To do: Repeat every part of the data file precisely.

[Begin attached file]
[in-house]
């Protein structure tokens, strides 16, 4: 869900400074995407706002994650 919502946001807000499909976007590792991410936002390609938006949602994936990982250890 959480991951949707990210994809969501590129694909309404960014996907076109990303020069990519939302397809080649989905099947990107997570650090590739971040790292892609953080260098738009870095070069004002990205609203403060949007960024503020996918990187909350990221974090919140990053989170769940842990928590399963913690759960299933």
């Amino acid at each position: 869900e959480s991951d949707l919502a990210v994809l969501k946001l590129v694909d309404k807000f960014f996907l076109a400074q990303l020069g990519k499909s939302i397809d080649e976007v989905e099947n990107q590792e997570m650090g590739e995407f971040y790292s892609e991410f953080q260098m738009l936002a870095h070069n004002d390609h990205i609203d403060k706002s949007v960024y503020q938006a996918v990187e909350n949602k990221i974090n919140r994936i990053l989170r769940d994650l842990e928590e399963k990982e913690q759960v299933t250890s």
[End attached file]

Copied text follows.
[in-house]
């Protein structure tokens, strides 16, 4: 869900400074995407706002994650 919502946001807000499909976007590792991410936002390609938006949602994936990982250890 959480991951949707990210994809969501590129694909309404960014996907076109990303020069990519939302397809080649989905099947990107997570650090590739971040790292892609953080260098738009870095070069004002990205609203403060949007960024503020996918990187909350990221974090919140990053989170769940842990928590399963913690759960299933």
């Amino acid at each position: 869900e959480s991951d949707l919502a990210v994809l969501k946001l590129v694909d309404k807000f960014f996907l076109a400074q990303l020069g990519k499909s939302i397809d080649e976007v989905e099947n990107q590792e997570m650090g590739e995407f971040y790292s892609e991410f953080q260098m738009l936002a870095h070069n004002d390609h990205i609203d403060k706002s949007v960024y503020q938006a996918v990187e909350n949602k990221i974090n919140r994936i990053l989170r769940d994650l842990e928590e399963k990982e913690q759960v299933t250890s």